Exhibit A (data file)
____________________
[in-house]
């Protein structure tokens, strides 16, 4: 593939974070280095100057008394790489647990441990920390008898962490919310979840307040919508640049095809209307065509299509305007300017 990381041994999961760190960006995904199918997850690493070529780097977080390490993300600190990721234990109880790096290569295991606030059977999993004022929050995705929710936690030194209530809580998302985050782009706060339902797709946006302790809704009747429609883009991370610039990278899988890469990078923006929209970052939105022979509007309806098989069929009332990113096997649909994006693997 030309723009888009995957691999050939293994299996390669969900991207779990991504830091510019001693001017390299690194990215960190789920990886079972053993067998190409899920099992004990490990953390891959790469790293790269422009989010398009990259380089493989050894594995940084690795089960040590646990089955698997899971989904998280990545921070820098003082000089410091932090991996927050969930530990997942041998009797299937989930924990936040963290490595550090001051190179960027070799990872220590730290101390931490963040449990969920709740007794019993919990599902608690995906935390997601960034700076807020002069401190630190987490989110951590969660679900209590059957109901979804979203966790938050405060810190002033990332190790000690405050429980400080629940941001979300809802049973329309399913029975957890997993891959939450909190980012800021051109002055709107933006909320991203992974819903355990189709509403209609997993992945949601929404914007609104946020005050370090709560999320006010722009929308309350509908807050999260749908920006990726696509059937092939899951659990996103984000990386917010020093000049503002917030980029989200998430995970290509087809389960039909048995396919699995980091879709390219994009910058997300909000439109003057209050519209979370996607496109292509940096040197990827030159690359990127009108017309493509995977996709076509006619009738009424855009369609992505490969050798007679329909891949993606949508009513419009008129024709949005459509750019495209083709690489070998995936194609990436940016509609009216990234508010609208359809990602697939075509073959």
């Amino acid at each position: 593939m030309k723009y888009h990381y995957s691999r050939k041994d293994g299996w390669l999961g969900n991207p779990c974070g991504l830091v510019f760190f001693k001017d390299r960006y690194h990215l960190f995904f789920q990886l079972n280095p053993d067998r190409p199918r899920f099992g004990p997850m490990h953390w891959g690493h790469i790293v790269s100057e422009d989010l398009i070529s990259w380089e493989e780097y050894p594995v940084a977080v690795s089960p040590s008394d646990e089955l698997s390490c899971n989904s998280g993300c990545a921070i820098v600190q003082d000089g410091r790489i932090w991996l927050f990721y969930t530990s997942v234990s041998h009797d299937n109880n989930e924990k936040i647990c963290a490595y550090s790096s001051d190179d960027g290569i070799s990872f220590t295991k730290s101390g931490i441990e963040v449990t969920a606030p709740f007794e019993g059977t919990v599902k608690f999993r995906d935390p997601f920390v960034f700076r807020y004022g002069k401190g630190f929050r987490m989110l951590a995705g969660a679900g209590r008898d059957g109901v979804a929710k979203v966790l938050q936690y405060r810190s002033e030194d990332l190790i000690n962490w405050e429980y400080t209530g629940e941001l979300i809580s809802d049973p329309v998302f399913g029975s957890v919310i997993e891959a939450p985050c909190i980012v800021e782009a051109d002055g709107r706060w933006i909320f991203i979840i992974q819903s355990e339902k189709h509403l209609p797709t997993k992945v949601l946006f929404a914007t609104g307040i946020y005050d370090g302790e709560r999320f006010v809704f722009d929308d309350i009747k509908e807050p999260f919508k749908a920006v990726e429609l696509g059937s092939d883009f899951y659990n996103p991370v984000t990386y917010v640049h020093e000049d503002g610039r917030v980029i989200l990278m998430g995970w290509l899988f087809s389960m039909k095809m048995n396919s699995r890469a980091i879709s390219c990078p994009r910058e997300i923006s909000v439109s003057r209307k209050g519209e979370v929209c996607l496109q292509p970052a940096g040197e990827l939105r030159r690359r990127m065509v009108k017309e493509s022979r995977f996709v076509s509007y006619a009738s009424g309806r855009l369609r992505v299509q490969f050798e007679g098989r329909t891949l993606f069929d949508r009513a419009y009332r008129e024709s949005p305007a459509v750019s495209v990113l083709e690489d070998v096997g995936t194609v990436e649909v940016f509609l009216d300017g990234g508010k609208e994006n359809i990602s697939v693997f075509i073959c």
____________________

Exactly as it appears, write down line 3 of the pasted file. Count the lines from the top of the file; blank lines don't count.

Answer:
């Amino acid at each position: 593939m030309k723009y888009h990381y995957s691999r050939k041994d293994g299996w390669l999961g969900n991207p779990c974070g991504l830091v510019f760190f001693k001017d390299r960006y690194h990215l960190f995904f789920q990886l079972n280095p053993d067998r190409p199918r899920f099992g004990p997850m490990h953390w891959g690493h790469i790293v790269s100057e422009d989010l398009i070529s990259w380089e493989e780097y050894p594995v940084a977080v690795s089960p040590s008394d646990e089955l698997s390490c899971n989904s998280g993300c990545a921070i820098v600190q003082d000089g410091r790489i932090w991996l927050f990721y969930t530990s997942v234990s041998h009797d299937n109880n989930e924990k936040i647990c963290a490595y550090s790096s001051d190179d960027g290569i070799s990872f220590t295991k730290s101390g931490i441990e963040v449990t969920a606030p709740f007794e019993g059977t919990v599902k608690f999993r995906d935390p997601f920390v960034f700076r807020y004022g002069k401190g630190f929050r987490m989110l951590a995705g969660a679900g209590r008898d059957g109901v979804a929710k979203v966790l938050q936690y405060r810190s002033e030194d990332l190790i000690n962490w405050e429980y400080t209530g629940e941001l979300i809580s809802d049973p329309v998302f399913g029975s957890v919310i997993e891959a939450p985050c909190i980012v800021e782009a051109d002055g709107r706060w933006i909320f991203i979840i992974q819903s355990e339902k189709h509403l209609p797709t997993k992945v949601l946006f929404a914007t609104g307040i946020y005050d370090g302790e709560r999320f006010v809704f722009d929308d309350i009747k509908e807050p999260f919508k749908a920006v990726e429609l696509g059937s092939d883009f899951y659990n996103p991370v984000t990386y917010v640049h020093e000049d503002g610039r917030v980029i989200l990278m998430g995970w290509l899988f087809s389960m039909k095809m048995n396919s699995r890469a980091i879709s390219c990078p994009r910058e997300i923006s909000v439109s003057r209307k209050g519209e979370v929209c996607l496109q292509p970052a940096g040197e990827l939105r030159r690359r990127m065509v009108k017309e493509s022979r995977f996709v076509s509007y006619a009738s009424g309806r855009l369609r992505v299509q490969f050798e007679g098989r329909t891949l993606f069929d949508r009513a419009y009332r008129e024709s949005p305007a459509v750019s495209v990113l083709e690489d070998v096997g995936t194609v990436e649909v940016f509609l009216d300017g990234g508010k609208e994006n359809i990602s697939v693997f075509i073959c």